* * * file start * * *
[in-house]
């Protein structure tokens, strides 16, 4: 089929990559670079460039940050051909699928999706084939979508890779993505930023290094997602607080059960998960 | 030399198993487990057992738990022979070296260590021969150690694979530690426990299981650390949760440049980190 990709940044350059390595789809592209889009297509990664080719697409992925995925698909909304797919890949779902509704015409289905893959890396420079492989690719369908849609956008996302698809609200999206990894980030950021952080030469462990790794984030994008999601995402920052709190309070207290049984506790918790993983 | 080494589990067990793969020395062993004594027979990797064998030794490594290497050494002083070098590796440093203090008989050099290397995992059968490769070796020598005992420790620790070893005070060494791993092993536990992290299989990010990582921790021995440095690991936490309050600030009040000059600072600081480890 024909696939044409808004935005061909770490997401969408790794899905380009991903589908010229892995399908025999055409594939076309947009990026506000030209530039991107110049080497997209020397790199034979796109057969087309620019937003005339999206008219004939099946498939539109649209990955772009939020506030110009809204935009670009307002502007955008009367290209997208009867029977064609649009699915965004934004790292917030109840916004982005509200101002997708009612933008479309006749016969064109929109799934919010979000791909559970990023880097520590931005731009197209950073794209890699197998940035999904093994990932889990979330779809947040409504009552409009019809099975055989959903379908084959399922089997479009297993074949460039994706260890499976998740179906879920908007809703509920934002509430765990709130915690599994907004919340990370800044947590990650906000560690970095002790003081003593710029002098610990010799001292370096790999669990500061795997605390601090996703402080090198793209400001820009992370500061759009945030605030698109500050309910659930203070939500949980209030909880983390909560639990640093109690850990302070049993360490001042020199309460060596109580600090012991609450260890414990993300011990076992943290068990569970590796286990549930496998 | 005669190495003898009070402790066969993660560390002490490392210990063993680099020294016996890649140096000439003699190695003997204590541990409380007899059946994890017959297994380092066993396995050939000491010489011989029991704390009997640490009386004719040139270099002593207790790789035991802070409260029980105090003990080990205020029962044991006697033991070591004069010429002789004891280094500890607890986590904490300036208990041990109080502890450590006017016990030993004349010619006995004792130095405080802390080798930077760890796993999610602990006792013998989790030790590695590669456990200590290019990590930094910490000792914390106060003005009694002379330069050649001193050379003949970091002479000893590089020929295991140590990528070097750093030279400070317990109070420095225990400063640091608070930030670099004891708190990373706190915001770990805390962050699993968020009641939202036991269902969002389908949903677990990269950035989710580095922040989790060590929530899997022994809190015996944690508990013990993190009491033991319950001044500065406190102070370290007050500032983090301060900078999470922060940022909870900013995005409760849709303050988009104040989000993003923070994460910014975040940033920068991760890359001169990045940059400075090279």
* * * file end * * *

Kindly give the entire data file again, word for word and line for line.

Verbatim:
[in-house]
């Protein structure tokens, strides 16, 4: 089929990559670079460039940050051909699928999706084939979508890779993505930023290094997602607080059960998960 | 030399198993487990057992738990022979070296260590021969150690694979530690426990299981650390949760440049980190 990709940044350059390595789809592209889009297509990664080719697409992925995925698909909304797919890949779902509704015409289905893959890396420079492989690719369908849609956008996302698809609200999206990894980030950021952080030469462990790794984030994008999601995402920052709190309070207290049984506790918790993983 | 080494589990067990793969020395062993004594027979990797064998030794490594290497050494002083070098590796440093203090008989050099290397995992059968490769070796020598005992420790620790070893005070060494791993092993536990992290299989990010990582921790021995440095690991936490309050600030009040000059600072600081480890 024909696939044409808004935005061909770490997401969408790794899905380009991903589908010229892995399908025999055409594939076309947009990026506000030209530039991107110049080497997209020397790199034979796109057969087309620019937003005339999206008219004939099946498939539109649209990955772009939020506030110009809204935009670009307002502007955008009367290209997208009867029977064609649009699915965004934004790292917030109840916004982005509200101002997708009612933008479309006749016969064109929109799934919010979000791909559970990023880097520590931005731009197209950073794209890699197998940035999904093994990932889990979330779809947040409504009552409009019809099975055989959903379908084959399922089997479009297993074949460039994706260890499976998740179906879920908007809703509920934002509430765990709130915690599994907004919340990370800044947590990650906000560690970095002790003081003593710029002098610990010799001292370096790999669990500061795997605390601090996703402080090198793209400001820009992370500061759009945030605030698109500050309910659930203070939500949980209030909880983390909560639990640093109690850990302070049993360490001042020199309460060596109580600090012991609450260890414990993300011990076992943290068990569970590796286990549930496998 | 005669190495003898009070402790066969993660560390002490490392210990063993680099020294016996890649140096000439003699190695003997204590541990409380007899059946994890017959297994380092066993396995050939000491010489011989029991704390009997640490009386004719040139270099002593207790790789035991802070409260029980105090003990080990205020029962044991006697033991070591004069010429002789004891280094500890607890986590904490300036208990041990109080502890450590006017016990030993004349010619006995004792130095405080802390080798930077760890796993999610602990006792013998989790030790590695590669456990200590290019990590930094910490000792914390106060003005009694002379330069050649001193050379003949970091002479000893590089020929295991140590990528070097750093030279400070317990109070420095225990400063640091608070930030670099004891708190990373706190915001770990805390962050699993968020009641939202036991269902969002389908949903677990990269950035989710580095922040989790060590929530899997022994809190015996944690508990013990993190009491033991319950001044500065406190102070370290007050500032983090301060900078999470922060940022909870900013995005409760849709303050988009104040989000993003923070994460910014975040940033920068991760890359001169990045940059400075090279």